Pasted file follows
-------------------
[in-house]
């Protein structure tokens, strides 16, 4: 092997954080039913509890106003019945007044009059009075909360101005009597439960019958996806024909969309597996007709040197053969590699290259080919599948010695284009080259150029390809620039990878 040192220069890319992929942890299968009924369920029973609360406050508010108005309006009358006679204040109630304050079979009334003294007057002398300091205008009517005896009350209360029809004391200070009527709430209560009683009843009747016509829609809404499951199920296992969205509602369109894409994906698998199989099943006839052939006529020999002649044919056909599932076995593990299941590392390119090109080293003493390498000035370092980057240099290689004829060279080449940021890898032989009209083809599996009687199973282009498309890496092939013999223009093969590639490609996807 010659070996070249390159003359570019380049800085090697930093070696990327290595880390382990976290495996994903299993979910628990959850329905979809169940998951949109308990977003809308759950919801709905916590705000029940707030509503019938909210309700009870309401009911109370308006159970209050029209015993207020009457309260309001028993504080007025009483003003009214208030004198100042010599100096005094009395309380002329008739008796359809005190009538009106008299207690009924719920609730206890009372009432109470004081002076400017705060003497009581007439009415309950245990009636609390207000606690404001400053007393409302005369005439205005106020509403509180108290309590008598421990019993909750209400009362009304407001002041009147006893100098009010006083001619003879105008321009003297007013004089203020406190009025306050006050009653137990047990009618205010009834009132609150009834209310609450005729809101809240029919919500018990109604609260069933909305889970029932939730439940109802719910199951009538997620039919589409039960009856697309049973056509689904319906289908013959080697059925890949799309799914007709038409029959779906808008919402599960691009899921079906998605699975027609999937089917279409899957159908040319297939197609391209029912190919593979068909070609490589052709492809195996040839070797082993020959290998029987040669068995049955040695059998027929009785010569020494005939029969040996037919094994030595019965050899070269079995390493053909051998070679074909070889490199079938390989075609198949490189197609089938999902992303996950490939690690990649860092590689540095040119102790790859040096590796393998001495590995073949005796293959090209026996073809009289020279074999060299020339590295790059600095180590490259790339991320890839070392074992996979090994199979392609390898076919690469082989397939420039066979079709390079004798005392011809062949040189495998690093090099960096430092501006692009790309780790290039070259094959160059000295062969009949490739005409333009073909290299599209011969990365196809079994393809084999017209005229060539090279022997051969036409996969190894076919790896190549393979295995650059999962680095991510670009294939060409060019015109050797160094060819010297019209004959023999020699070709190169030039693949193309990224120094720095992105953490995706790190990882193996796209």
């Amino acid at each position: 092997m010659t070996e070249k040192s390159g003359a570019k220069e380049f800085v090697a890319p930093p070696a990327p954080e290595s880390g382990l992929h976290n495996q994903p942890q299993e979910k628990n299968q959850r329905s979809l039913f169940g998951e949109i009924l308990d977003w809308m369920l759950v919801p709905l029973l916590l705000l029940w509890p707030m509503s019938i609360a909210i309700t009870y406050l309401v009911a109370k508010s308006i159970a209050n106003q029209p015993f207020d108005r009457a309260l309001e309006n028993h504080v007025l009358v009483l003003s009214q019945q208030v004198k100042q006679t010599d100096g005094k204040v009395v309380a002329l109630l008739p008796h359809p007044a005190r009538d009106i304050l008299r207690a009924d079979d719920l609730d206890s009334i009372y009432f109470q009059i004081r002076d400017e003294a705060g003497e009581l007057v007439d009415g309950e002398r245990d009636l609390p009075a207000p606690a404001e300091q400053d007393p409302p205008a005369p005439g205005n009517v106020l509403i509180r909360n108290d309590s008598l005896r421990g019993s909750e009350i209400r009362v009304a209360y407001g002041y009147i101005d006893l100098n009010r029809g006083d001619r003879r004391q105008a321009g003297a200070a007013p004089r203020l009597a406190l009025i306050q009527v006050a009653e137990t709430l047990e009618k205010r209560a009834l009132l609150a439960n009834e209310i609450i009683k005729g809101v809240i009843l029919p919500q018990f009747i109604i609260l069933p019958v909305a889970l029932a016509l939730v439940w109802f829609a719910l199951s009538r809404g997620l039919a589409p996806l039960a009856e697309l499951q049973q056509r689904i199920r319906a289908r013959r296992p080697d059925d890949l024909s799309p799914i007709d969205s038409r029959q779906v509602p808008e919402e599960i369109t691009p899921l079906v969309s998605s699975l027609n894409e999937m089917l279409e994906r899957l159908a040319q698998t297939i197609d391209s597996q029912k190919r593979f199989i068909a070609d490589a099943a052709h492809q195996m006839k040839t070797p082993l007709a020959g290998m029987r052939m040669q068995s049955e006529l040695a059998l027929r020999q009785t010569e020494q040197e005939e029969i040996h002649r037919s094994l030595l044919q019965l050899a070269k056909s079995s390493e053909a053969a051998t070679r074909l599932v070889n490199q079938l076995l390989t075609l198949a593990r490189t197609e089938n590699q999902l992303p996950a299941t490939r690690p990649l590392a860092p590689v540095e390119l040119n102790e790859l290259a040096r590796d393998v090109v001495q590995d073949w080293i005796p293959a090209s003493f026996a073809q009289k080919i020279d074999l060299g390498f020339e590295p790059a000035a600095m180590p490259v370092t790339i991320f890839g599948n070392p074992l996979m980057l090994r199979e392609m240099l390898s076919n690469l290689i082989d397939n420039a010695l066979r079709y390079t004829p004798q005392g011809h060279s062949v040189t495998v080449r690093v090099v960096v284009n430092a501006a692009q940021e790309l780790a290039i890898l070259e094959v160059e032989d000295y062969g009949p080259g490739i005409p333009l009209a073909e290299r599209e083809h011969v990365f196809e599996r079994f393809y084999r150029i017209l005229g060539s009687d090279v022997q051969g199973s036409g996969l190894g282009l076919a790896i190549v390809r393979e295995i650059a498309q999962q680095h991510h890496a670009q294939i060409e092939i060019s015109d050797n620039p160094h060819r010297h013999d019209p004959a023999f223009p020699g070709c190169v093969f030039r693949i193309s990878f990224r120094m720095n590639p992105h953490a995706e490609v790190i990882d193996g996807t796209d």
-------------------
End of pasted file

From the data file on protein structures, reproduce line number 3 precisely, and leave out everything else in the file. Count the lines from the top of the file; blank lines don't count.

């Amino acid at each position: 092997m010659t070996e070249k040192s390159g003359a570019k220069e380049f800085v090697a890319p930093p070696a990327p954080e290595s880390g382990l992929h976290n495996q994903p942890q299993e979910k628990n299968q959850r329905s979809l039913f169940g998951e949109i009924l308990d977003w809308m369920l759950v919801p709905l029973l916590l705000l029940w509890p707030m509503s019938i609360a909210i309700t009870y406050l309401v009911a109370k508010s308006i159970a209050n106003q029209p015993f207020d108005r009457a309260l309001e309006n028993h504080v007025l009358v009483l003003s009214q019945q208030v004198k100042q006679t010599d100096g005094k204040v009395v309380a002329l109630l008739p008796h359809p007044a005190r009538d009106i304050l008299r207690a009924d079979d719920l609730d206890s009334i009372y009432f109470q009059i004081r002076d400017e003294a705060g003497e009581l007057v007439d009415g309950e002398r245990d009636l609390p009075a207000p606690a404001e300091q400053d007393p409302p205008a005369p005439g205005n009517v106020l509403i509180r909360n108290d309590s008598l005896r421990g019993s909750e009350i209400r009362v009304a209360y407001g002041y009147i101005d006893l100098n009010r029809g006083d001619r003879r004391q105008a321009g003297a200070a007013p004089r203020l009597a406190l009025i306050q009527v006050a009653e137990t709430l047990e009618k205010r209560a009834l009132l609150a439960n009834e209310i609450i009683k005729g809101v809240i009843l029919p919500q018990f009747i109604i609260l069933p019958v909305a889970l029932a016509l939730v439940w109802f829609a719910l199951s009538r809404g997620l039919a589409p996806l039960a009856e697309l499951q049973q056509r689904i199920r319906a289908r013959r296992p080697d059925d890949l024909s799309p799914i007709d969205s038409r029959q779906v509602p808008e919402e599960i369109t691009p899921l079906v969309s998605s699975l027609n894409e999937m089917l279409e994906r899957l159908a040319q698998t297939i197609d391209s597996q029912k190919r593979f199989i068909a070609d490589a099943a052709h492809q195996m006839k040839t070797p082993l007709a020959g290998m029987r052939m040669q068995s049955e006529l040695a059998l027929r020999q009785t010569e020494q040197e005939e029969i040996h002649r037919s094994l030595l044919q019965l050899a070269k056909s079995s390493e053909a053969a051998t070679r074909l599932v070889n490199q079938l076995l390989t075609l198949a593990r490189t197609e089938n590699q999902l992303p996950a299941t490939r690690p990649l590392a860092p590689v540095e390119l040119n102790e790859l290259a040096r590796d393998v090109v001495q590995d073949w080293i005796p293959a090209s003493f026996a073809q009289k080919i020279d074999l060299g390498f020339e590295p790059a000035a600095m180590p490259v370092t790339i991320f890839g599948n070392p074992l996979m980057l090994r199979e392609m240099l390898s076919n690469l290689i082989d397939n420039a010695l066979r079709y390079t004829p004798q005392g011809h060279s062949v040189t495998v080449r690093v090099v960096v284009n430092a501006a692009q940021e790309l780790a290039i890898l070259e094959v160059e032989d000295y062969g009949p080259g490739i005409p333009l009209a073909e290299r599209e083809h011969v990365f196809e599996r079994f393809y084999r150029i017209l005229g060539s009687d090279v022997q051969g199973s036409g996969l190894g282009l076919a790896i190549v390809r393979e295995i650059a498309q999962q680095h991510h890496a670009q294939i060409e092939i060019s015109d050797n620039p160094h060819r010297h013999d019209p004959a023999f223009p020699g070709c190169v093969f030039r693949i193309s990878f990224r120094m720095n590639p992105h953490a995706e490609v790190i990882d193996g996807t796209d």